This 5th level spell lets you target 1 object up to 80 bulk...and move it up to 20 feet. Unlike other spells, I the word "unattended" is not included in the spell description or target text. What happens when a player targets a creature's armor? Can you target a worn or carried item? If you do, I assume RAI you should either make a spell attack vs reflex/fortitude resistance or the affected target(s) would get ref/fort saves vs caster's spell DC.
Ok, so I'm looking for opinions and input on adjusting Cleric Towards being more of a spellcaster and less of a combatant, or at least getting something back for giving up the potential for combat in exchange for something in return.
Specifically, the aspects of cleric I'm wanting to lose are-
3/4 bab to 1/2 bab (and the associated d8 to d6 hitdie).
Good Fort Save.
As the above are the aspects I see as the 'combat' traits of the class.
I have seen the Theosophist on d20pfsrd,but my DM is concerned it gets too much for what it loses...
So I'm looking for input on what a fair, and more importantly conservatively balanced exchange for the above Attributes would be.
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So, I was looking at the new White Haired Witch archetype, and it seemed pretty neat at first...
The general mechanical-concept is to take the Prehensile Hair Hex and greatly expand its abilities and utility with some cool thematic elements... however in practice, this isn't the case.
Why? Unlike Prehensile Hair, there is no provision for using Intelligence for anything but Damage Rolls (and then, 1x Intelligence instead of 1.5x Intelligence if your Prehensile Hair is your only natural attack) and triggered Grapple checks from the not-Grab grablike ability.
This means you're needing a good strength to make use of your primary class feature, because you need to hit via Str+Half BAB for any of the supplemental features to work, but you dont even get to recieve your strength on damage rolls... that's governed by Intelligence. Hope you can afford good scores in both.
As well, as written, Pull is a near useless ability, as there is no provision for not moving a grappled foe adjacent to you when the grapple begins, which I believe is part of normal grapple rules, right? Seems like you should probably not move the opponent when initiating the grapple, similarly themed to how the witch doesn't gain the grappled condition herself.
Anyways, I was hoping for clarification as to whether this is the intended functionality (which sadly would imply that one of the stronger class features in the game, Hexes, would be replaced by an ability which is arguably less useful than one of said Hexes with the same theme), or if it may have been intended that attack rolls should be Intelligence based as well which may have been ommited or assumed, which would make the archetype more viable.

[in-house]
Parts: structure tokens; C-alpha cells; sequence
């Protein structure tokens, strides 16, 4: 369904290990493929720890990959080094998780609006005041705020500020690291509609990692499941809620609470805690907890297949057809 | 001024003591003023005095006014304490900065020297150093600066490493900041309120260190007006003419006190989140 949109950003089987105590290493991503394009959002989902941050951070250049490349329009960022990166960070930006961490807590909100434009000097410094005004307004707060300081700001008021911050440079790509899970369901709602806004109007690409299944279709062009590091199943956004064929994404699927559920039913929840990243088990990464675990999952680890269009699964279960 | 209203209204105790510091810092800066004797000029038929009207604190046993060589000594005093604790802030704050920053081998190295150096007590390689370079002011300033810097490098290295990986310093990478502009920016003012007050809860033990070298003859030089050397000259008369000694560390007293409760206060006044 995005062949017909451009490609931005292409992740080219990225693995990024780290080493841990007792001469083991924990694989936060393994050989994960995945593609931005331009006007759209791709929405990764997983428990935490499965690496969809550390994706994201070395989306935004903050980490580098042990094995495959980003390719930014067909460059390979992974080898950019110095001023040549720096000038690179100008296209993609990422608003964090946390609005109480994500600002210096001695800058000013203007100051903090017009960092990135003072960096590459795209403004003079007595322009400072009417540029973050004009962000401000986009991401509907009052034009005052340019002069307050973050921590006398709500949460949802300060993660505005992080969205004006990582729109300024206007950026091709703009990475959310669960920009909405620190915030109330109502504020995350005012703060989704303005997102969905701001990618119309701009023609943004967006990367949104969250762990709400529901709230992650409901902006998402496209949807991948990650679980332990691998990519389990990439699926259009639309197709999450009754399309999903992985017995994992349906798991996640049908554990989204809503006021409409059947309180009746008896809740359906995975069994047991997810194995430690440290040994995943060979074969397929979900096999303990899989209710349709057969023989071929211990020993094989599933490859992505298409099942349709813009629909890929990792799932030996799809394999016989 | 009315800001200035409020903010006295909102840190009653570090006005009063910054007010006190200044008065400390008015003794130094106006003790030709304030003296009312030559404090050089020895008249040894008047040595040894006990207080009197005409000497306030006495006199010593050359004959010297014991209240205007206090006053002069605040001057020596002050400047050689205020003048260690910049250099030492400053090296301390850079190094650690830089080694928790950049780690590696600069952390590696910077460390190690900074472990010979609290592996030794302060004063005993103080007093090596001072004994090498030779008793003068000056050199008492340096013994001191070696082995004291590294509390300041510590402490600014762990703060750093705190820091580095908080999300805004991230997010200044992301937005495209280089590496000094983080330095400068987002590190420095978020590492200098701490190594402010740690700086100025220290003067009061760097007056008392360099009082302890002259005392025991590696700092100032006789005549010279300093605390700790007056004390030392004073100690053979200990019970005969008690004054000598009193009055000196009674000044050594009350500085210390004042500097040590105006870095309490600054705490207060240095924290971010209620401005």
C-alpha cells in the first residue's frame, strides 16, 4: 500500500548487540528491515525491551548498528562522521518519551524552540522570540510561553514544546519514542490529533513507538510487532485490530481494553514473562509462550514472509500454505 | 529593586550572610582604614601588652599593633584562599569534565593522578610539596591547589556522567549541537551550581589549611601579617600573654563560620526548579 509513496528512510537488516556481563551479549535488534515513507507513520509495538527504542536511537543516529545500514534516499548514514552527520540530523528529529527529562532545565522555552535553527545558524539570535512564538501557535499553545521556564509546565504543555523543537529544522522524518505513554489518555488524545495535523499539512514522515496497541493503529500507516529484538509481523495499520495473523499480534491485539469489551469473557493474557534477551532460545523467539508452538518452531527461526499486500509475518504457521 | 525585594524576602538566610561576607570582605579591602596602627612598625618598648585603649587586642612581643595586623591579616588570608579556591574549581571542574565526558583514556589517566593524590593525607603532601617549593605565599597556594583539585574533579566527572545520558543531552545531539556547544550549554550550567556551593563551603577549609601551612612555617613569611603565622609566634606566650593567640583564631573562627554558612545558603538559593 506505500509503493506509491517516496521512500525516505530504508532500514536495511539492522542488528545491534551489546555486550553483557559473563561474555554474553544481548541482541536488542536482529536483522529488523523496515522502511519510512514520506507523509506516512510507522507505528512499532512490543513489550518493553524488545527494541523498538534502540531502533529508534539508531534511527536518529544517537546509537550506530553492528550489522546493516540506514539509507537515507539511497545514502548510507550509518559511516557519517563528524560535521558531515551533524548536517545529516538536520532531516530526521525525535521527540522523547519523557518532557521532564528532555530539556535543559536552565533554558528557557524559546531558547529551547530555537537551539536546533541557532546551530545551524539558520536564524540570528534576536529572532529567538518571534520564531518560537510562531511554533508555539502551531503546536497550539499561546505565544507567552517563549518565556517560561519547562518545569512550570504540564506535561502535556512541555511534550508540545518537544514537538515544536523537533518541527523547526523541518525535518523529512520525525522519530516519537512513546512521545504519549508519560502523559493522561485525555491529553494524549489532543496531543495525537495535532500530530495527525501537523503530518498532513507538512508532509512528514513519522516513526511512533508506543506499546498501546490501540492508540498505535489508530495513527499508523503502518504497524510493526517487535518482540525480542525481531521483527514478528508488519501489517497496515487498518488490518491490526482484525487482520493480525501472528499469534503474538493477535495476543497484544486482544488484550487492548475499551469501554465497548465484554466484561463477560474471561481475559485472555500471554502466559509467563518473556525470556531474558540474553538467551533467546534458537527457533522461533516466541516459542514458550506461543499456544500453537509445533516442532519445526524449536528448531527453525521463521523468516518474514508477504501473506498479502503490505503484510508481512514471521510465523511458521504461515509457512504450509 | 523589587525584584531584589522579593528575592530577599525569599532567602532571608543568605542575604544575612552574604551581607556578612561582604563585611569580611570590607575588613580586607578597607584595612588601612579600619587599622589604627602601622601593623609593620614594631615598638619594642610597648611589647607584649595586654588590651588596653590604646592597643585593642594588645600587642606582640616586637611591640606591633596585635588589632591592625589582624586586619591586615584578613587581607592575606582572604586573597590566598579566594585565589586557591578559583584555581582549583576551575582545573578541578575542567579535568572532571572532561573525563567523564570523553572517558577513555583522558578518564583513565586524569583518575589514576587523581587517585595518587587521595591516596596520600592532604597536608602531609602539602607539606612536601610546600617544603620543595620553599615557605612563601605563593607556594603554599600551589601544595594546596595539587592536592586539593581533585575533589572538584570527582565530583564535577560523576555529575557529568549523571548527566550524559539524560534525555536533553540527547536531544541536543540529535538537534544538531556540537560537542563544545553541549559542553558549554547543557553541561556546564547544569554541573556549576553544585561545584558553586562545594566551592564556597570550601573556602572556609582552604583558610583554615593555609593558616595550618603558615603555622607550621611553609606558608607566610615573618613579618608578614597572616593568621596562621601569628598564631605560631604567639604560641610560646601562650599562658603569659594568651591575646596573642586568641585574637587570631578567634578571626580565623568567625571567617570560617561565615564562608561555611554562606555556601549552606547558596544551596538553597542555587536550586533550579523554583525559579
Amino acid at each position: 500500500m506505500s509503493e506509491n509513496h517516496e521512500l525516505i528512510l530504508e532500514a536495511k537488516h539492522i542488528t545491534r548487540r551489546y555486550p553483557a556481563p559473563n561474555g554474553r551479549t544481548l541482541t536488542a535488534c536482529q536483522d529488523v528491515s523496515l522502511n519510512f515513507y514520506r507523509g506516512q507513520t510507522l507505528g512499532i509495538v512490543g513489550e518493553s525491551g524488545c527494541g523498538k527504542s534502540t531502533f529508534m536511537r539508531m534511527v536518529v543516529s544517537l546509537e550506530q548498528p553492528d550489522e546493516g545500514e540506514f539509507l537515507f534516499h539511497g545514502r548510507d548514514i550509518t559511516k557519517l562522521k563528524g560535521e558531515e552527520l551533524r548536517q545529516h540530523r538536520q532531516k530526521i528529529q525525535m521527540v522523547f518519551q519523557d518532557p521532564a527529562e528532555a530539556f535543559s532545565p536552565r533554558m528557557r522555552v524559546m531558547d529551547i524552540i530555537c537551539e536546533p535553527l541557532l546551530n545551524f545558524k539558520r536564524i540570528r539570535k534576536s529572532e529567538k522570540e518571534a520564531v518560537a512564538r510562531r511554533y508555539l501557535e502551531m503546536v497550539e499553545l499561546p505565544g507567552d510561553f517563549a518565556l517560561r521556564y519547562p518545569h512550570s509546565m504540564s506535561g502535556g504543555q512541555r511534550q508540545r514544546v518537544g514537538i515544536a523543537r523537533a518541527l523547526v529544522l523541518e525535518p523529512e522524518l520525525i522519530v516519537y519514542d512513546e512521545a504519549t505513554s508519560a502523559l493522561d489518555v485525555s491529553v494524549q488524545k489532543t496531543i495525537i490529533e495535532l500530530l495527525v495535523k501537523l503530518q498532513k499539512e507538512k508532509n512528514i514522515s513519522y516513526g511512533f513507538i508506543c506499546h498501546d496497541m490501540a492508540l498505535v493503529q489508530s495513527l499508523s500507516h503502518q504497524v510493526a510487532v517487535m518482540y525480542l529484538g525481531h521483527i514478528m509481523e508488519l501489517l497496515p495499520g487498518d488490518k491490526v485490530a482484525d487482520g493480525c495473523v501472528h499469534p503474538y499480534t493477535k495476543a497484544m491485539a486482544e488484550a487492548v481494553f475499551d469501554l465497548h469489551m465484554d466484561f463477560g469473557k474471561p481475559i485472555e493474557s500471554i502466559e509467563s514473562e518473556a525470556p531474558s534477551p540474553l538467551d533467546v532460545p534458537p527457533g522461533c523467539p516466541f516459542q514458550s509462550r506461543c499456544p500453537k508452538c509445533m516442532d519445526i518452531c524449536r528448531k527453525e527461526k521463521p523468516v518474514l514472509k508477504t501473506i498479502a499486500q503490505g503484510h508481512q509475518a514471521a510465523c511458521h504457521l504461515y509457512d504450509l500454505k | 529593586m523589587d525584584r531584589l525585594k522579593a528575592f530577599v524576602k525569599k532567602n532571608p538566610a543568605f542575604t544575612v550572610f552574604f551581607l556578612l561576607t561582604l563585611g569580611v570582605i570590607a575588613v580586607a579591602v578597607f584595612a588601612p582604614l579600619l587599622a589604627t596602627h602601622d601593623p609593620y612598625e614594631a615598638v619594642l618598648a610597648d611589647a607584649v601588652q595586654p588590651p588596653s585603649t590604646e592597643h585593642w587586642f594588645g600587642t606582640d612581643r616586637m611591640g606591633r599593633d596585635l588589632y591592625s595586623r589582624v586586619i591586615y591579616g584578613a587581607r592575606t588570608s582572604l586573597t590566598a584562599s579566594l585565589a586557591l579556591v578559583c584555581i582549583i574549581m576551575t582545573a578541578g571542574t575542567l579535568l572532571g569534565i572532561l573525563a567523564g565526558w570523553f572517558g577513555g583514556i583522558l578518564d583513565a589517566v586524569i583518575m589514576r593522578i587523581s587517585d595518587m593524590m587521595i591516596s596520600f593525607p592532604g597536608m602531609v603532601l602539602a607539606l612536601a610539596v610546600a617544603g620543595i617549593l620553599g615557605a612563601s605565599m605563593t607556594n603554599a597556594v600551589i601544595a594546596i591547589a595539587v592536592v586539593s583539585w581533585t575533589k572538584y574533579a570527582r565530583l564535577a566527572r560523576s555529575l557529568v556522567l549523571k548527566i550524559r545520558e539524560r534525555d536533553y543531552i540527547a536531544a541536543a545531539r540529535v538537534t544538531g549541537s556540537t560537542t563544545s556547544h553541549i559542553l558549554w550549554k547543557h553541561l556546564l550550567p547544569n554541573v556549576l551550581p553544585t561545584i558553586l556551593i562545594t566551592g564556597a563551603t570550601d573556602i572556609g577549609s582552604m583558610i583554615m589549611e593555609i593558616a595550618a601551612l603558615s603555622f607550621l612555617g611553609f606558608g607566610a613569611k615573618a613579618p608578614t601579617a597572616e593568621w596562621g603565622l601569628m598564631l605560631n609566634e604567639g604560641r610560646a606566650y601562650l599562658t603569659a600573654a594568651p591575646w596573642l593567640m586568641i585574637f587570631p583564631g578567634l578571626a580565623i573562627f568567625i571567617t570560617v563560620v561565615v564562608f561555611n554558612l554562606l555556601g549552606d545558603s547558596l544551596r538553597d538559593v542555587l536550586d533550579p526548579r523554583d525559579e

If anyone else wonders the same, lets hit some FAQ buttons.
So, one of my players in a campaign just hit Gunslinger 8 last night, and took Secret Stash Deed as a bonus feat. The following text is relevant;
"Spend 1 grit point while in combat to recover either 1 bullet and 1 dose of black powder or 1 alchemical cartridge from a hidden stash on your person that you had, until now, forgotten about. If the bullet and black powder or the alchemical cartridges are normal shot, you do not need to pay for the ammunition. If you want to recover any other kind of ammunition, you must pay for it with gold pieces from your character's wealth."
So... there's nothing stopping you from producing a Burrowing Bullet out of your pocket. Or a +1 whateverI'mfightingbane bullet.
If so, this feat is actually really cool, though kindof... weird, on a world level.
"So I get that you picked it up somewhere and forgot about it, but who exactly is making all these specialty bullets?
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My initial reading of the feat 'Feral Combat Training', specifically the following part of the feat;
"Special: If you are a monk, you can use the selected natural weapon with your flurry of blows class feature."
Was that the feat allowed you to make your flurry of blows attacks with the selected natural weapon, as if the natural weapon now counted as a monk weapon or had the 'monk' special quality.
However, another recent thread called this into question; instead, it was claimed that what the feat did was allow you to use your natural weapon in addition to your Flurry of Blows, effectively modifying the final line of Flurry which explicitly disallows such.
So I was hoping I could get a confirmation (or lots of people to hit a FAQ button) so as to clarify whether or not the feat allows you to either,
A: Count a natural weapon as a 'monk' weapon. (Which seems like if it was the intent, it would have been trivial to say that instead of 'with your flurry of blows class feature')
B: Gain an additional attack after flurrying with your natural weapon.
Or did I miss an official clarification on this elsewhere?
Ok, so as I was looking through part of Ultimate Combat, I came across the following;
"Rage Powers: Any barbarian who meets the powers’ prerequisites can select and use the following new Rage powers. Totem Rage powers grant powers related to a theme. A barbarian cannot select from more than one group of totem Rage powers; for example, a barbarian who selects a beast totem Rage power (see the Advanced Player’s Guide) cannot later choose to gain any of the dragon totem Rage powers (any Rage power with “dragon totem” in its title), unless she has the totem warrior archetype."
Last I had seen on the boards, consensus was that this archetype was entirely flavor, and did nothing. Was there clarification or errata I missed?